Reply to Bombard and Mighton
Part of European Journal of Human Genetics, p. 507-508, 2019.
Attitudes of publics who are unwilling to donate DNA data for research.
Part of European Journal of Medical Genetics, p. 316-323, 2019.
Moving towards a cure in genetics: what is needed to bring somatic gene therapy to the clinic?
Part of European Journal of Human Genetics, p. 484-487, 2019.
Recontacting patients in clinical genetics services: recommendations of the European Society of Human Genetics
Part of European Journal of Human Genetics, p. 169-182, 2019.
Analysis of VUS reporting, variant reinterpretation and recontact policies in clinical genomic sequencing consent forms
Part of European Journal of Human Genetics, p. 1743-1751, 2018.
How do consent forms for diagnostic high-throughput sequencing address unsolicited and secondary findings?: A content analysis
Part of Clinical Genetics, p. 321-329, 2018.
A response to the forensic genetics policy initiative's report "Establishing Best Practice for Forensic DNA Databases"
Part of Forensic Science International, p. E19-E21, 2018.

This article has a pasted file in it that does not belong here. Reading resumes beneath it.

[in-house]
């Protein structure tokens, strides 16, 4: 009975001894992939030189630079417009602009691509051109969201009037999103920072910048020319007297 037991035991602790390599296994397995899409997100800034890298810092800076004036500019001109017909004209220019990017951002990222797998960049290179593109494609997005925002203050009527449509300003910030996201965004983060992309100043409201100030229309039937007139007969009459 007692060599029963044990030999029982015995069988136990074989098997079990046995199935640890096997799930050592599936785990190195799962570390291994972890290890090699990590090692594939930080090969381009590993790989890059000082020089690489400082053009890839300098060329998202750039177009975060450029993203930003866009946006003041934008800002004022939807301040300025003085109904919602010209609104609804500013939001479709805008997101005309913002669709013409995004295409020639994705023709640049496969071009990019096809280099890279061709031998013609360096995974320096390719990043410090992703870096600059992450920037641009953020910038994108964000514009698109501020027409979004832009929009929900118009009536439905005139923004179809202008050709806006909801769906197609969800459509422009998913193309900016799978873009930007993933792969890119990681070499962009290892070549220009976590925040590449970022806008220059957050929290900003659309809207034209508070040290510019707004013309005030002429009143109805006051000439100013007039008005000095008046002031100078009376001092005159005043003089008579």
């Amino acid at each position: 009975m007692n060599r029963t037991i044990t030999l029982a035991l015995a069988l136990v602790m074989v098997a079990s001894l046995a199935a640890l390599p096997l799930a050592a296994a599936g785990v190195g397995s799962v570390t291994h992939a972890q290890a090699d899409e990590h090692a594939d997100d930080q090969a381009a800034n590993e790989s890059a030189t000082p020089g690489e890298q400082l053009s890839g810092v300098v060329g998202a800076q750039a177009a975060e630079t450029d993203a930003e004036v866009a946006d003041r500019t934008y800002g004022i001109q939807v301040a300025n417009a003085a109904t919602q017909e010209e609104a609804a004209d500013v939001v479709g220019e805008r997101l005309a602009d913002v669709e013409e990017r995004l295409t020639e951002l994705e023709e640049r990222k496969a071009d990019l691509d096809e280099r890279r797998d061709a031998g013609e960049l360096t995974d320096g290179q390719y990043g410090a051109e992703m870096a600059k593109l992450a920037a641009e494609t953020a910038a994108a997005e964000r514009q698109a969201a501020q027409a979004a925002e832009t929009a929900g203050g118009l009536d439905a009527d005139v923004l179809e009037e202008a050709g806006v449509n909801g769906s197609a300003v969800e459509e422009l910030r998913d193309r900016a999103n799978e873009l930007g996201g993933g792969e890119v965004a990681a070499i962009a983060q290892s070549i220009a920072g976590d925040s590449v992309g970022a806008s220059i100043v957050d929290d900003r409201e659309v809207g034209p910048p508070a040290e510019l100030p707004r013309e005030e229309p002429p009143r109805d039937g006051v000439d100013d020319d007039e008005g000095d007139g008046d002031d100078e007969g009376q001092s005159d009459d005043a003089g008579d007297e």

'Your DNA, Your Say': global survey gathering attitudes toward genomics: design, delivery and methods
Part of Personalized Medicine, p. 311-318, 2018.
Genetics and risk - an exploration of conceptual approaches to genetic risk
Part of Journal of Risk Research, p. 101-108, 2018.
Genetics and risk–an exploration of conceptual approaches to genetic risk
Part of Journal of Risk Research, p. 101 101-108 108, 2018.
One small edit for humans, one giant edit for humankind? Points and questions to consider for a responsible way forward for gene editing in humans
Part of European Journal of Human Genetics, p. 1-11, 2018.
Biobank and registry ethics & law
For many years, researchers at CRB have provided constructive advise on how to deal with ethical and legal aspects of research using human tissue material and personal data. We have collaborated with biomedical scientists and published our findings in peer reviewed journals. As a summary of this research we have compiled a list of publications with abstracts. We have grouped them thematically to help you find the ones you might be interested in reading. Our publications deal with ethical frameworks and policy, regulatory aspects of biobank and registry research, informed consent, ethical review, integrity concerns, trust, genetic testing, indicental findings, commercialization, public and patient perceptions, rare diseases, children & biobanks & genetics, and biobank studies.
The ethics of genetic risk information
Heidi C. Howard joined CRB in April 2014 She is a biologist and bioethicist with a special interest in the ethical, legal and social issues (ELSI) of genetics and genomics. With her science background, she adds competence to our team of genetic risk researchers.